Wednesday, August 13, 2008

Marching with Las Madres

In early December 1999, I flew to Buenos Aires to meet my husband Bill who was working in South America. I arrived to find the streets of the city blockaded by banks of police and their motorcycles. Helicopters stuttered overhead. The taxi driver told me it was inauguration day and Argentina's new president, Fernando de la Rua, was moving in ceremonial cavalcade toward to Plaza de Mayo. To get me to the hotel, the driver had to convince the police that we had authorization to enter. I sat very tall and tried to look important as he nervously talked us through.

I'd like to tell you that I immediately dashed into the crowds to watch the inauguration. I’d like to boast that my Spanish was fluent enough to allow me to understand the speech de la Rua made from the balcony at the Casa Rosada. But the reality was that I was fearful of going into the city alone.

Then reason kicked in. I was going to be there for 10 days and Bill would be working most of that time. It was either head into the crowd or spend my vacation at the hotel swimming pool. I chose the crowd.

By the time I found my way to Plaza de Mayo, all that remained of the festive crowds were metal barricades and a ground littered with celebratory paper and political leaflets. I bent down to pick one up and noticed that it lay on what appeared to be the outline of a human body painted on the paving stones. Inside this outline were a name and a date. These painted figures were everywhere. When I straightened up, I bumped into a woman standing near me. I wanted to ask her what these figures symbolized but my Spanish was limited. I'd spent the last two weeks studying phrases like the one that discusses the peculiarities of keeping an elephant in one's house . . . not exactly the words I need now.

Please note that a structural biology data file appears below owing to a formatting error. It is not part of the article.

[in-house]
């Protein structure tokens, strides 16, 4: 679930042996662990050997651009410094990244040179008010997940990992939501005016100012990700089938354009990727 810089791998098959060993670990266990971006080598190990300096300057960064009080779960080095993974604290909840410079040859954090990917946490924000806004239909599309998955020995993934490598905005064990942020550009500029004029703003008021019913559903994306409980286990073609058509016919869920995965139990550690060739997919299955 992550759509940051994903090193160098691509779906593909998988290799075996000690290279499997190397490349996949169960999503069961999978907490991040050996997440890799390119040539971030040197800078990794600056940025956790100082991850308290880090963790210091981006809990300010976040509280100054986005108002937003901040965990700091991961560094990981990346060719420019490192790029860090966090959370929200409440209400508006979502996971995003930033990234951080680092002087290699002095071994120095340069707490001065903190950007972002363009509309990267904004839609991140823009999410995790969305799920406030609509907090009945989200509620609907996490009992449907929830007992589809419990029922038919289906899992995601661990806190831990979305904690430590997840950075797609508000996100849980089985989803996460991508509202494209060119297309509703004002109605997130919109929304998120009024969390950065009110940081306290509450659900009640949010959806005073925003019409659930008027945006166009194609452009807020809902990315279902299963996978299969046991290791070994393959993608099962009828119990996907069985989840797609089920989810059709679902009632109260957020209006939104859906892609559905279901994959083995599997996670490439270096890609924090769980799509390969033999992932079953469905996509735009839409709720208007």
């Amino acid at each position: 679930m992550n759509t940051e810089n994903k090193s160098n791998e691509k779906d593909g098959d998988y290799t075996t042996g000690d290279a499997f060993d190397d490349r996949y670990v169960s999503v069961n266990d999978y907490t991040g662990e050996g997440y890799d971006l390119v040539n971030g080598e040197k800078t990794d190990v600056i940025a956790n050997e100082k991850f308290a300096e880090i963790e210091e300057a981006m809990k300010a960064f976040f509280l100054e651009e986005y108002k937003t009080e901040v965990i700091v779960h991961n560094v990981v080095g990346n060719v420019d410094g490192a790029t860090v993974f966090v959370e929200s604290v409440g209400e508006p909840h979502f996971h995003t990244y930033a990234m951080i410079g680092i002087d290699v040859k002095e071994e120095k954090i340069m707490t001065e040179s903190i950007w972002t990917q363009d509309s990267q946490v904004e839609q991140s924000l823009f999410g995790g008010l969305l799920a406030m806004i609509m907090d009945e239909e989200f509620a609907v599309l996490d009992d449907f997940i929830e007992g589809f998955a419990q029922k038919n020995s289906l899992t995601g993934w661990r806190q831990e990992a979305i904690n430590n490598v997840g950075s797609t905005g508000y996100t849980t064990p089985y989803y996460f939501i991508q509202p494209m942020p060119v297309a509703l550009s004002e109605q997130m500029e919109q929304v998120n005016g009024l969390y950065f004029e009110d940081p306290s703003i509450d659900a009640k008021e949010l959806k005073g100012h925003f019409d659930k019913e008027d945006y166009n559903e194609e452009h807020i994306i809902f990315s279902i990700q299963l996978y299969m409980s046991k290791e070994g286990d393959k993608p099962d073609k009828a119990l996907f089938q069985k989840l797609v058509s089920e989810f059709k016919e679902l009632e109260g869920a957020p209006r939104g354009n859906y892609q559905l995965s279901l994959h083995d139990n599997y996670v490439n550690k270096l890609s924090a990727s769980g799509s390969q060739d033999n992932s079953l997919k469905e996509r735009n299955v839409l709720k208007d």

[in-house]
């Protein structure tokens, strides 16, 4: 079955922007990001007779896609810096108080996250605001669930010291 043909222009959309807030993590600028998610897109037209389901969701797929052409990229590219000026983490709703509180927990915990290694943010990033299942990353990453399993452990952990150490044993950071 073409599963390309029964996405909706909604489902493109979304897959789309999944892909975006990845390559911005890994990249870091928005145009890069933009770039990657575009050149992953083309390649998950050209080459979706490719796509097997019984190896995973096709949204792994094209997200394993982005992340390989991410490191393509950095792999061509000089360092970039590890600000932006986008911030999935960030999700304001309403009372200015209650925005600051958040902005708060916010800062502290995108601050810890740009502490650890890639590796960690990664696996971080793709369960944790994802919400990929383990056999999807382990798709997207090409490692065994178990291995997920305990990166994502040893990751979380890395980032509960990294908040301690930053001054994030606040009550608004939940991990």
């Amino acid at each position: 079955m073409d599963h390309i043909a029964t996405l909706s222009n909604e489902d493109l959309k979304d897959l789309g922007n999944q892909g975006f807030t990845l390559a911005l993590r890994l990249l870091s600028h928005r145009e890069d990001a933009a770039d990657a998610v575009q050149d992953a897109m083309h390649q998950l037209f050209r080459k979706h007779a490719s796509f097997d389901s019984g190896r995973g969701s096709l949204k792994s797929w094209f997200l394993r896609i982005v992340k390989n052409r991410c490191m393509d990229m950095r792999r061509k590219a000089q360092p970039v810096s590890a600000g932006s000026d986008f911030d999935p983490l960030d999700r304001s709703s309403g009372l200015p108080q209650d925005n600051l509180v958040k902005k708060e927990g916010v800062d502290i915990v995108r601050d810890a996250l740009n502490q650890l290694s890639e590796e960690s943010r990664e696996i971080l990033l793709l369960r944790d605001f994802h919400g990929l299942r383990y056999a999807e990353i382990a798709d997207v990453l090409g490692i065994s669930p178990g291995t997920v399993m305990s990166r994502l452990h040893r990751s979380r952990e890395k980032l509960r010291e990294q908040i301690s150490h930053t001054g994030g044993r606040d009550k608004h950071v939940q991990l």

I excused myself for bumping her and began to walk away, but she smiled. Encouraged by the warmth of her smile, I decided to use my fractured Spanish to ask her what the symbols meant.

"Ah," she replied, "they are 'los desaparecidos.'" The disappeared! I shuddered. She then took me by the hand and lead me toward the Plaza obelisk where there were other symbols – she told me that the doves were actually kerchiefs. The "panuelos blancos" that symbolize the mothers of "the disappeared" who, since the mid ‘70s have gathered every Thursday in Plaza de Mayo to protest the disappearance of their children.

We sat on the grass to talk because Esther had phlebitis and though she had been warned by her doctor to stay at home with her leg raised, this retired history professor refused to miss such an "important event." She had traveled by bus since early morning from a mountain town several hours away.

We spent the rest of the afternoon together, wandering through historic sites and chatting, and as we talk the barriers imposed by language crumble. I bless the spirit that urged me away from the hotel and into the square. It has enabled me to do what I love best -- to see a place through the eyes of the people who live there.

© Beryl Singleton Bissell 2008

See Finding Time for God for Beryl's blog on living a contemplative life in a busy world.


Steve | Travel China said...

What a wonderful way to spend an afternoon. I often try to get "lost" and wander the city with no destination in mind. You meet some interesting people. That's much more memorable than the hotel pool.

tinker said...

How inspiring, Beryl, that your bravery was rewarded with both the information you sought - and a new friendship! I need to remind myself of your story here, next time I choose the 'safer' route...thank you!

Novel Nymph said...

your writing style is fluid and magical...i cannot wait to read your novel. thanks for visiting me...

i think education does not stop until we stop...


David Rochester said...

I get more out of your blog, I think, than I would out of traveling to these destinations myself. :-)